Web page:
Last night, the 40th season of the Spoleto Festival USA opened with Porgy and Bess, and in attendance were many Charleston notables — from former Mayor Joseph P. Riley to current Mayor John Tecklenburg, former U.S. Sec. of Education and Gov. Dick Riley to cookbook author Nathalie Dupree and journalist/author Jack Bass, Southern Charm‘s Patricia Altschul and her beloved butler Michael — or at least that’s who it looked like as we exited the Galliard Center at 11:30 p.m. as the opera came to its conclusion.

Make no mistake the Gershwin-Heyward classic is a mini-marathon, but it’s far from an endurance test. Porgy and Bess is a captivating affair from beginning to end thanks to the timeless songs, the soaring vocals of nearly all the principal players, and beautiful set and costume designs that capture the heart and soul of the Holy City. As a result of this latter point, this is arguably the first production of Porgy and Bess to actually feel as if it’s set in Charleston.

[image-1]That no one tried to actually do this in the past is almost a travesty; instead they repeatedly transformed Catfish Row into a generic early 20th century ghetto populated by downtrodden men and women clothed in rags and despair. Director David Herskovits’ Porgy and Bess is is the exact opposite of this. It’s a colorful celebration of the Gullah people and their African heritage and a testament to their faith and hope and love for their community.

This isn’t to say that these qualities are particularly unique to the characters in Porgy and Bess nor to Charleston’s African-American population, but rarely has there been a production of this opera that captures the black community as a vibrant, joyful, hard-working collection of men and women that are no different from their counterparts elsewhere in the Holy City or the rest of the United States. That may sound patronizing, but it’s a sad fact that’s indicative of just how far we haven’t come as society in presenting the African-American community as they are and not as a collection of stereotypes. To make matters worse, this is a crime committed by both black and white artists.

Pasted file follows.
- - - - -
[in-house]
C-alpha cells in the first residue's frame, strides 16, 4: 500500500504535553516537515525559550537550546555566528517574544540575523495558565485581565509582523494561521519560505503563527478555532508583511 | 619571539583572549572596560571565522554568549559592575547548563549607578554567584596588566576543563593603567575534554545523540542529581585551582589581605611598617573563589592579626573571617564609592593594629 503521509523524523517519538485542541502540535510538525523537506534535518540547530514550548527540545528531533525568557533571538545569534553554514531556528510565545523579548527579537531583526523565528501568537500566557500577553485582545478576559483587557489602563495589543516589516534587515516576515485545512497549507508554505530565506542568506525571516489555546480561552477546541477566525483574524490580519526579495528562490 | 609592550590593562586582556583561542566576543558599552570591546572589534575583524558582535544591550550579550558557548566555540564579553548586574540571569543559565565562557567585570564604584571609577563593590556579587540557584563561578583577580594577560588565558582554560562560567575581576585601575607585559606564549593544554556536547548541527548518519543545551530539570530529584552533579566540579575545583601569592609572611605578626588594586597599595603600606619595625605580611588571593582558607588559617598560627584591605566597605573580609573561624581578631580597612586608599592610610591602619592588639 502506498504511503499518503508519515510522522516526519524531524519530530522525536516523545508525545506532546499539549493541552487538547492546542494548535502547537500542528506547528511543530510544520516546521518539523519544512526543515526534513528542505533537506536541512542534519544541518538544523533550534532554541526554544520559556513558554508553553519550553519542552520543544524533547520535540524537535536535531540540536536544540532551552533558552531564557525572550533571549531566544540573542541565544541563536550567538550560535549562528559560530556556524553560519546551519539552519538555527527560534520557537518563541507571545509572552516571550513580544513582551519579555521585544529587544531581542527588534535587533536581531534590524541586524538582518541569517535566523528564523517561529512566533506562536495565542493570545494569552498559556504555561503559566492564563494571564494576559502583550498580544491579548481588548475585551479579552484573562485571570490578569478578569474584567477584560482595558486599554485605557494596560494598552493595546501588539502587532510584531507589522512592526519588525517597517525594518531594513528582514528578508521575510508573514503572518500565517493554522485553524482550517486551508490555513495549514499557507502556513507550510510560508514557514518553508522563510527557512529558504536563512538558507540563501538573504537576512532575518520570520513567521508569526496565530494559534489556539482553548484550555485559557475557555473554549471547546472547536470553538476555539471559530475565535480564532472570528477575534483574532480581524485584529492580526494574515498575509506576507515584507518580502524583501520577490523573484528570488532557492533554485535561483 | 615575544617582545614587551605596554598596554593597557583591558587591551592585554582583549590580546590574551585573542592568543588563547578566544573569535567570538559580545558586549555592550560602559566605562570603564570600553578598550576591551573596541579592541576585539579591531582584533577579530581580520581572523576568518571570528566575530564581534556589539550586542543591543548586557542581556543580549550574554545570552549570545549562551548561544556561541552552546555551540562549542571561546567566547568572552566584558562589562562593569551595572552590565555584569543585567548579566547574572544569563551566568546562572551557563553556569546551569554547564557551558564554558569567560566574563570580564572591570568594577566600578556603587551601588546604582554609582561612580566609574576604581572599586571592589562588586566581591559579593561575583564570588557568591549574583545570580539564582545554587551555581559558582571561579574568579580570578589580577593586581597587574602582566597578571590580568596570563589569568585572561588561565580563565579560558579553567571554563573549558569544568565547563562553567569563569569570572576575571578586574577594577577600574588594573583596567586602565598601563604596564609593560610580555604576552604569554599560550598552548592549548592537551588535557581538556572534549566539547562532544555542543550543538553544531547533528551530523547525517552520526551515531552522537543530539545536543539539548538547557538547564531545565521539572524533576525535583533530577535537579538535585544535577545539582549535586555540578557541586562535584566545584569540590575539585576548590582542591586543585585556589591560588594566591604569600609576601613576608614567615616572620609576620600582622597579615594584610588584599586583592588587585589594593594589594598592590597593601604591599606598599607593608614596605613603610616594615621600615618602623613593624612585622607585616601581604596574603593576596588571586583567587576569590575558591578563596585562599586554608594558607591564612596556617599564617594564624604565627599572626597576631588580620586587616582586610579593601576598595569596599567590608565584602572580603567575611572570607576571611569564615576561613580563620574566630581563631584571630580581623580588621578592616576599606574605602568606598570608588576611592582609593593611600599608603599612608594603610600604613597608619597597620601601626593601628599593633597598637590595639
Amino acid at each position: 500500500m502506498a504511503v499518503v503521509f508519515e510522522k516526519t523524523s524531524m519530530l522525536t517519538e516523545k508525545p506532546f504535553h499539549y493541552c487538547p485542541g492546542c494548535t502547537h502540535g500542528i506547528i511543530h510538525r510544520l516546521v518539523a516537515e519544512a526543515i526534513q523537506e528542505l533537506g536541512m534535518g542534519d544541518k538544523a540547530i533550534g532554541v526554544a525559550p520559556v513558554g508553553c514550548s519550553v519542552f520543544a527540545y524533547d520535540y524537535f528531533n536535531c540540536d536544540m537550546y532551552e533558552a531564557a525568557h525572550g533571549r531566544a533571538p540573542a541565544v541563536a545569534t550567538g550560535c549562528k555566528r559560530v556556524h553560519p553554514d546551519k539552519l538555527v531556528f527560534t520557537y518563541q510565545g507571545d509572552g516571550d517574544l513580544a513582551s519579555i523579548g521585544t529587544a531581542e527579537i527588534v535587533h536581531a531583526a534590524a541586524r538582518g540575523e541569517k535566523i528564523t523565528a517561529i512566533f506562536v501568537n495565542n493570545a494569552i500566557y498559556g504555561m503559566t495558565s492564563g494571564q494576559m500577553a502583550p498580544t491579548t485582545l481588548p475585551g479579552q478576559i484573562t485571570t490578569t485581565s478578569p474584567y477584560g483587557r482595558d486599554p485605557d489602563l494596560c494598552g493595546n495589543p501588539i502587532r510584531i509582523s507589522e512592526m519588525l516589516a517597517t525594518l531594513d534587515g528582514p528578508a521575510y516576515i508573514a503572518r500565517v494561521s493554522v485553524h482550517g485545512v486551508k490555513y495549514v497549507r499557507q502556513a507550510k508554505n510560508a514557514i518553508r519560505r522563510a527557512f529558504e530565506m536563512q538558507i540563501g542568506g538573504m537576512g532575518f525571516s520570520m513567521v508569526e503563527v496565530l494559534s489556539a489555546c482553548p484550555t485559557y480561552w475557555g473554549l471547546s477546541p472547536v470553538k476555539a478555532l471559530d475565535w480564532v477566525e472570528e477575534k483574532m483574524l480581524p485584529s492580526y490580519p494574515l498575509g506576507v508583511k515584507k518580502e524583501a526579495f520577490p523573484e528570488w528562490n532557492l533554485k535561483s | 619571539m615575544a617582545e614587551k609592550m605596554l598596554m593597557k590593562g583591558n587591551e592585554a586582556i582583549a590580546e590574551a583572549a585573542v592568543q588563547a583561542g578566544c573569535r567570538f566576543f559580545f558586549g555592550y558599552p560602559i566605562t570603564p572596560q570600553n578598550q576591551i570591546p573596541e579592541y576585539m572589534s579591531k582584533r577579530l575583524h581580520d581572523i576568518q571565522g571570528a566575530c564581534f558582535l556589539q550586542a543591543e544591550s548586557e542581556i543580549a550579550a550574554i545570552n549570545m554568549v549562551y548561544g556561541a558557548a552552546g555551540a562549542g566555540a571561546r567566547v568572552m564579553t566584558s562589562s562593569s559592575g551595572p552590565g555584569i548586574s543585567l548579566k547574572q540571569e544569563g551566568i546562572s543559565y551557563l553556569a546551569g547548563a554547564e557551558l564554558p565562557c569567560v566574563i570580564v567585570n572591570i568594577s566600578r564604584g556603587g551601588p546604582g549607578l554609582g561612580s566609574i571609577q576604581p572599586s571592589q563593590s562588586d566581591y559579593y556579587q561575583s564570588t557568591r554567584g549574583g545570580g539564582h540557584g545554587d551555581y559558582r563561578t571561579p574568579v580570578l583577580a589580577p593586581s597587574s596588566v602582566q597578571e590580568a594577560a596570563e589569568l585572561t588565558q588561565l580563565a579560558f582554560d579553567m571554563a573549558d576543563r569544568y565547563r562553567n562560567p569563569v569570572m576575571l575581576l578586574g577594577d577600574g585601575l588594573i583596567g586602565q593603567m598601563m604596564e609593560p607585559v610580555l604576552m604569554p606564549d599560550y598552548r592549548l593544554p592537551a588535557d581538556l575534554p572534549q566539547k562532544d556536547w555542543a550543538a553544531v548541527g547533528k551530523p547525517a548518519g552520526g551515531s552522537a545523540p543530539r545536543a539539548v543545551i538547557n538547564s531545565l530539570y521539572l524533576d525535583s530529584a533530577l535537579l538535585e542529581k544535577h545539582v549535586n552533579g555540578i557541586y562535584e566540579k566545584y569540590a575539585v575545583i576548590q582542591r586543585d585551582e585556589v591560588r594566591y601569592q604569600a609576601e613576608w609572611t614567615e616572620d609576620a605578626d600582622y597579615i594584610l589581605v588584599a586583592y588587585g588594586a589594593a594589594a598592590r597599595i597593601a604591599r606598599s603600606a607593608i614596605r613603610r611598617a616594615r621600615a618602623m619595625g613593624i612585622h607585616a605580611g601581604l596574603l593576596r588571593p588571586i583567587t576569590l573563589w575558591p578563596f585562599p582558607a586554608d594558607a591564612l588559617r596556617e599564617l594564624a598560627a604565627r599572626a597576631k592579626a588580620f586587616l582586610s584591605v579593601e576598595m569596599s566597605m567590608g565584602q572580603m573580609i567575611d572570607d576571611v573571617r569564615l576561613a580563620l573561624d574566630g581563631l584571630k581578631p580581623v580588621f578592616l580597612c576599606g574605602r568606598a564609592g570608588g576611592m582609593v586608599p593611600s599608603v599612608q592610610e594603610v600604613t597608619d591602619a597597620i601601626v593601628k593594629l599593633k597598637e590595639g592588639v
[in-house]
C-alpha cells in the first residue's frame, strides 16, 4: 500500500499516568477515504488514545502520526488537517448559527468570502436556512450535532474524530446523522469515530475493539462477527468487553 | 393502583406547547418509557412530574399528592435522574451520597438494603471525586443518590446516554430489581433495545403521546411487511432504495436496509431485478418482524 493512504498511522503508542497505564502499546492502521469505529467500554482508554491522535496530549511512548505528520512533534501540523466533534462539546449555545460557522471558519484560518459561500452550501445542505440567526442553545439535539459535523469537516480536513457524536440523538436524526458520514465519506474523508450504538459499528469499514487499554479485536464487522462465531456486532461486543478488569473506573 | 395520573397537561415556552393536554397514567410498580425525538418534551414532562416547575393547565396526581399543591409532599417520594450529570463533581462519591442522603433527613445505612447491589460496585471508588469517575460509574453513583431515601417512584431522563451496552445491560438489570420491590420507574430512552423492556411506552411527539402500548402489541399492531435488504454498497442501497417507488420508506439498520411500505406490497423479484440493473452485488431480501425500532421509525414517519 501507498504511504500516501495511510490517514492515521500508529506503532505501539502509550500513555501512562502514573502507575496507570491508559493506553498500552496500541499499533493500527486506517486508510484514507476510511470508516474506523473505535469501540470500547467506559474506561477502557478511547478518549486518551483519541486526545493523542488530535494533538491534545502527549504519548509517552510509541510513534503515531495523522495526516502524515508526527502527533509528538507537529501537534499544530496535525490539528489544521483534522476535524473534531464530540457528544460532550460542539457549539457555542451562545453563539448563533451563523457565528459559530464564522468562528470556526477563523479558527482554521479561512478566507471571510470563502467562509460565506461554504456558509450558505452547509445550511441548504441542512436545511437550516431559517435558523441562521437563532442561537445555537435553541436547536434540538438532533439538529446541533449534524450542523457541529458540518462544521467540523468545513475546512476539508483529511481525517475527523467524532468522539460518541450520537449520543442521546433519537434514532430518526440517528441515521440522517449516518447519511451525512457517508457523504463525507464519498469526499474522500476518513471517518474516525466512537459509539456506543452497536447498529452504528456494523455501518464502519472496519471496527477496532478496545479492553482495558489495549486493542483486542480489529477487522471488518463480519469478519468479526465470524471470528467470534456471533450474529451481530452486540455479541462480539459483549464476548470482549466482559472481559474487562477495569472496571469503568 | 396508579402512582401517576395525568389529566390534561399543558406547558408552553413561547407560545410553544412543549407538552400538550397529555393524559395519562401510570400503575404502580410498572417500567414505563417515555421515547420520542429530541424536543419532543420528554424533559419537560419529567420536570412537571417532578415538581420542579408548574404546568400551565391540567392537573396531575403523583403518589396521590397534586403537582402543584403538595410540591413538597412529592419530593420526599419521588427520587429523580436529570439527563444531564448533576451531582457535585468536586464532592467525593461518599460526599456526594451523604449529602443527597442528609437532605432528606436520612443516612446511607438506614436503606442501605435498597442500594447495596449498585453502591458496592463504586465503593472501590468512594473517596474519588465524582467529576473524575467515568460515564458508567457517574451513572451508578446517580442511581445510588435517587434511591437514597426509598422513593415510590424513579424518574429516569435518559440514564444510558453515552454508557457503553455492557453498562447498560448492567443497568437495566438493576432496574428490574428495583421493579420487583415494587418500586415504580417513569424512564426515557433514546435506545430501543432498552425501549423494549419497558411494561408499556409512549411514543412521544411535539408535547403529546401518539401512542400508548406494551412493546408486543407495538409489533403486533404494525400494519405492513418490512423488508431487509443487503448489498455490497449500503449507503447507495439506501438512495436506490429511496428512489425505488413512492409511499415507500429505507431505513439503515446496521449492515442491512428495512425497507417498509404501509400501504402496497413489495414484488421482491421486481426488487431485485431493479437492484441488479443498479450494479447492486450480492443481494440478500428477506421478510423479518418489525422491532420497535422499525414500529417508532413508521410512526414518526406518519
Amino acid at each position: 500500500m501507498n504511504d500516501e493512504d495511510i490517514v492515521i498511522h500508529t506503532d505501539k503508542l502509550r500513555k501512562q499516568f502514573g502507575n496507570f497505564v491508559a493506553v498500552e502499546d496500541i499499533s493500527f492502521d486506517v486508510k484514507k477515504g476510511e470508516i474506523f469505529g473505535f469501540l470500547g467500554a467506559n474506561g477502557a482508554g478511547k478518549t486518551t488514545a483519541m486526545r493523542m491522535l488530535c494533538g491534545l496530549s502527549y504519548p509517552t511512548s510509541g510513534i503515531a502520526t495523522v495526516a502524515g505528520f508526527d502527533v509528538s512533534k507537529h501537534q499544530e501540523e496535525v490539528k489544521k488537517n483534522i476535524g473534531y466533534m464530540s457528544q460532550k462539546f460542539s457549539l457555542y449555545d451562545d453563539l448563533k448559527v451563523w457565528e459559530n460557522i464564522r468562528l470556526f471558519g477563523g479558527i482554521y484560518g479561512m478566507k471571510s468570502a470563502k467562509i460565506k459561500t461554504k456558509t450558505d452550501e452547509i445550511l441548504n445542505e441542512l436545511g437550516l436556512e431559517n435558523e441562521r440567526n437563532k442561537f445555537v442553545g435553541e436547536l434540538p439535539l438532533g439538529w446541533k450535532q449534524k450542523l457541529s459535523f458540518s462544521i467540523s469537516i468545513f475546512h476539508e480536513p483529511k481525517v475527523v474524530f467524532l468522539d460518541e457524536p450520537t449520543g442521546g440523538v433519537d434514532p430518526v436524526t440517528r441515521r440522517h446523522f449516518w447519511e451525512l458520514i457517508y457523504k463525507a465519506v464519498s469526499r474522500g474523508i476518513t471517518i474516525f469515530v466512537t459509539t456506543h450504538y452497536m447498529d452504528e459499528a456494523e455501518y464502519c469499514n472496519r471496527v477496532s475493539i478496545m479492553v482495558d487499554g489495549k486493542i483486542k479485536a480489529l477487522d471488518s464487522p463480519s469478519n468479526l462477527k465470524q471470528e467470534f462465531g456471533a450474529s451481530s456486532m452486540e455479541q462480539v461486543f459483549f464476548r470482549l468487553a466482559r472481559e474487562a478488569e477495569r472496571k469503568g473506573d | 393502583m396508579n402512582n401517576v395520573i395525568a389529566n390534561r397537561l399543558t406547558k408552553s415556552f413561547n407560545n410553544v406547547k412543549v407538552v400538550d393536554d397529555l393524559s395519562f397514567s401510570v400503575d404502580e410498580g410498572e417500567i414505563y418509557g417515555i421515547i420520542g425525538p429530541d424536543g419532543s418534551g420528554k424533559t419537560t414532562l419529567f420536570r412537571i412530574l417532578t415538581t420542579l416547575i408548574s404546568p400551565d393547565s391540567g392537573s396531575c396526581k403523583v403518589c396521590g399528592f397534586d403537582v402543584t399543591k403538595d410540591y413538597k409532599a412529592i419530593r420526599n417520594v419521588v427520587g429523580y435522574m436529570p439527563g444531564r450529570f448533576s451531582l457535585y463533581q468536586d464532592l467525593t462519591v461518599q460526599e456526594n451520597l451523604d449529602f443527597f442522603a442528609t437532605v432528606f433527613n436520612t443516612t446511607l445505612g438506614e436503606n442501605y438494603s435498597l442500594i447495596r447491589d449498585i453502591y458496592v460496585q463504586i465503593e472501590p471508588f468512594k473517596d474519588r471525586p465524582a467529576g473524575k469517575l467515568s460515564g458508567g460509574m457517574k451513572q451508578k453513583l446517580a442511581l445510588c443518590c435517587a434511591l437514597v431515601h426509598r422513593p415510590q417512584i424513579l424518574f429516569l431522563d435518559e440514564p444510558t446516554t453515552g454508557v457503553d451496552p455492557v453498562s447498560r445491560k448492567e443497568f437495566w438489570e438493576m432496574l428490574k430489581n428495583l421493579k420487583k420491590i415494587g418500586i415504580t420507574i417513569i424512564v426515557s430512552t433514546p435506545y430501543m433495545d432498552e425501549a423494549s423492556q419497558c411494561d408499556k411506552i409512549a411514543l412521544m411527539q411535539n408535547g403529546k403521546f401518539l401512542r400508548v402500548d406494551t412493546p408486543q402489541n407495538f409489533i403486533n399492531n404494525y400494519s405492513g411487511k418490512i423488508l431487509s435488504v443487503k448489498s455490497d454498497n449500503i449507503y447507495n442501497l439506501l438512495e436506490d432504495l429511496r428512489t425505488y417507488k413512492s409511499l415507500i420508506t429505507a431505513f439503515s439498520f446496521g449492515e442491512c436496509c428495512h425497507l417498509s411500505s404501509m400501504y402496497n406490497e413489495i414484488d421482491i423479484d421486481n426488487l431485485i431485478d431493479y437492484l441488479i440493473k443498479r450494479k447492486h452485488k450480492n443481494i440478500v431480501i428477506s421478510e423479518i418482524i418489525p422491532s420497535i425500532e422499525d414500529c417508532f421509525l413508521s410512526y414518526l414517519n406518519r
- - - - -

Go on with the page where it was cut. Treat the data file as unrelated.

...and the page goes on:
Yes, there is the rare cinematic com-dram featuring an all-black cast or the occasional black sitcom, which admittedly have slipped back into the shameful world of slap-sticky blackface tropes of the past, albeit without the blackface. But rarely do you see African-American comedies that approach the black community with thoughtful dignity as we once did with Good Times, A Different World, or even What’s Happening, while dramas are primarily focused on specific historical moments that give white audiences the I’m-right-there-with-you-brother feel-goods, even though these very same individuals may have sat on the sidelines kowtowing to the status quo as these important and dire events unfolded.

Needless to say, Porgy and Bess still feels like a revolutionary experience today. I’m sure it was indeed an eye-opener for the largely white audience at opening night. But whereas in the past, Charleston audiences would have bristled at what was without question a celebration of black pride, if not a sort of small-scale display of black nationalism, the Gaillard Center audience enthusiastically embraced the opera’s increasing nods to African iconography and culture.